> It seems that the definitions in 2.5 "Basic graph patterns"
> only explain how to solve the basic graph pattern
> ?x <v> _:a . ?x <v> _:b .
> The solutions of this basic graph pattern are ?x = <s1>
> and ?x = <s2>.  In the case of ?x = <s1>, this is because
> the dataset entails the addition of these triples:
> <s1> <v> _:a .
> <s1> <v> _:b .
> or in predicate calculus terms, it is possible to conclude
> from the dataset that
> (exists _:a, _:b) [ <s1> <v> _:a . <s1> <v> _b . ]
> Or using the mapping technique for simple entailment, map
> ?x -> <s1>, _:a -> <o1>, _:b -> <o1> and then restrict to
> just the mapping of ?x.
> Note that the definitions of section 2.5, using either
> entailment or mapping, do not provide for evaluating a
> Constraint during the process of finding solutions to a
> basic graph pattern.
> So both solutions ?x -> <s1> and ?x -> <s2> come to the
> FILTER clause, and the FILTER clause is unaware of any bindings
> to _:a or _:b.  I do not know whether the result of
> FILTER (_:a != _:b) is true, false or error, but whatever
> the semantics of the FILTER clause is, it appears that it will
> treat the two solutions identically.  If true, then both
> <s1> and <s2> are solutions; if false or error, then neither
> are.  Thus the solution set appears to be either { <s1>, <s2> }
> or the empty set.  Not what was desired!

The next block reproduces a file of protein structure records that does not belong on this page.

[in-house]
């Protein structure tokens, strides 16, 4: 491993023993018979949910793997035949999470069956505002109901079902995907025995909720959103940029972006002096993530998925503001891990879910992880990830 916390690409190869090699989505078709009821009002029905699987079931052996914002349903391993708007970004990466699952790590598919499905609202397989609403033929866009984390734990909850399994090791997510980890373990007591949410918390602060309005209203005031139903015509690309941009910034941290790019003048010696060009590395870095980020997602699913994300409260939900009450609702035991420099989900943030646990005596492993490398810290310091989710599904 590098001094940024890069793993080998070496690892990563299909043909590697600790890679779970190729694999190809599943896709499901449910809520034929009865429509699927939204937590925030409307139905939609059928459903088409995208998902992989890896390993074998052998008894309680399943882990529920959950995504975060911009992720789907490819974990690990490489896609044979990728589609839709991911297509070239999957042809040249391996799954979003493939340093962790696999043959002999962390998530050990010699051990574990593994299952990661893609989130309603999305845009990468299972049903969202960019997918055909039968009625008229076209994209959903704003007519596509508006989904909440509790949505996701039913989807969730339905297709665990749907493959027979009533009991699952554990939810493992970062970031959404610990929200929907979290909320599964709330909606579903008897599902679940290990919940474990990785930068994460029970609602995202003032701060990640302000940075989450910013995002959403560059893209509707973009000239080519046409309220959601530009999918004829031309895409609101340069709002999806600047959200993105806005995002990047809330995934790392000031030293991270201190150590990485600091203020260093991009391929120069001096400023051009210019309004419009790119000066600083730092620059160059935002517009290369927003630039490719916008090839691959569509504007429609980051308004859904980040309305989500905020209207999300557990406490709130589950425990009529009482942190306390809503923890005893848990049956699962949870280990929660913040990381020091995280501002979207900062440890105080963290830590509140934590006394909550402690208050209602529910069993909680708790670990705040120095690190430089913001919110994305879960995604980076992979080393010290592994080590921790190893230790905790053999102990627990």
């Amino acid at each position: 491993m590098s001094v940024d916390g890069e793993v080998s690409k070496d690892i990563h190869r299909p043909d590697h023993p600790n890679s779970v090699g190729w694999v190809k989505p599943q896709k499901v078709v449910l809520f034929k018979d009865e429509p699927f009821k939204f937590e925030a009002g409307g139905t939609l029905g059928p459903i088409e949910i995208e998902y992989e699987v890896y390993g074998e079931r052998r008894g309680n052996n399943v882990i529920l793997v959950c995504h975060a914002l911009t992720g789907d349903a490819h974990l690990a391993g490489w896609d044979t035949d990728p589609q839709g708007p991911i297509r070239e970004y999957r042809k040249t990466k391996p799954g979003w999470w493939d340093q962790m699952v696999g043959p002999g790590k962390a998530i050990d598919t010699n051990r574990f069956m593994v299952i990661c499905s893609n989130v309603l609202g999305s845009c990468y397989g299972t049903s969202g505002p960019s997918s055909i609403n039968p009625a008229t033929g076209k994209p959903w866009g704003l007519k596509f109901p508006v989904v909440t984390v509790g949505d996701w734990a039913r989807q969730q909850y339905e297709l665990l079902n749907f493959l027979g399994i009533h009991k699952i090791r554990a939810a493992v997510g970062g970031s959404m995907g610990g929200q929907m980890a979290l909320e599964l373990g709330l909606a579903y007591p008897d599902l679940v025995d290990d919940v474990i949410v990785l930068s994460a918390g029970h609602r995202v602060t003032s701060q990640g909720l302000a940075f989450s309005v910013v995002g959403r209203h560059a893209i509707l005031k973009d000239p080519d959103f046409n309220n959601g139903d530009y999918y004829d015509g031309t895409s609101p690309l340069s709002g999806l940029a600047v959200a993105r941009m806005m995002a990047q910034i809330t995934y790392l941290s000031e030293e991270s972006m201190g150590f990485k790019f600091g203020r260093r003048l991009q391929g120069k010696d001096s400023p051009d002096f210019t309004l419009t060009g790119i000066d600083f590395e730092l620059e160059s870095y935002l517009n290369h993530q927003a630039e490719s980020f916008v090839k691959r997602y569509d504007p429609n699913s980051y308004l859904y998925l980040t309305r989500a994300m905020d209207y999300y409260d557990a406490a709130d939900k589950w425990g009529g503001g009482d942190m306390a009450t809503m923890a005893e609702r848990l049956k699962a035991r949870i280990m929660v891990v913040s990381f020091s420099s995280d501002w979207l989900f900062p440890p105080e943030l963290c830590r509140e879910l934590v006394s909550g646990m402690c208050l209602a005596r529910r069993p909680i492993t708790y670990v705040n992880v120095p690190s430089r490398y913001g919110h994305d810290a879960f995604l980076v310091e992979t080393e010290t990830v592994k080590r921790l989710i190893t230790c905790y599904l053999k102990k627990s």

> I see four possible resolutions:
> 1. (My preference) the scope of a blank node identifier is
> an entire FilteredBasicGraphPattern, not just a basic graph
> pattern.  To do this, we need to extend the definitions in
> section 2.5 so that they define the solutions of a
> FilteredBasicGraphPattern rather than just the solutions of a
> basic graph pattern.  I can see how to do this with the
> simple entailment mapping definition; I don't see how to do
> this with the general E-entailment definition.

My preference as well.

I would remove the possibility of blank nodes (and general expressions) in the
functions isIRI/isLiteral/isBlank, restricting them to named variables only,
because these really work on the terms of the bindings, not the values.

I would like to see a proposal for (1) from one or more of the original
contributors of the current text (Enrico, Bijan, Pat).

> 2. We prohibit blank node identifiers in FILTER clauses as
> inherently meaningless or deceptive syntax. 

OK - but less of a preference.  For me, this is a fall-back from (1) that we
can choose if we do not manage to get agreement around (1).

> 3. We allow blank node identifiers in FILTER clauses, but they
> always raise an error, so that such FILTERs always fail.
> But in that case, why did we permit the syntax?
> 4. We allow blank node identifiers in FILTER clauses, and
> they reference distinct blank nodes, distinct from all blank
> nodes in the dataset.  Thus _:a = _:b is false, and _:a != _:b
> is true.

These two seem more confusing than (2).

> Fred

Received on Wednesday, 5 July 2006 13:55:27 UTC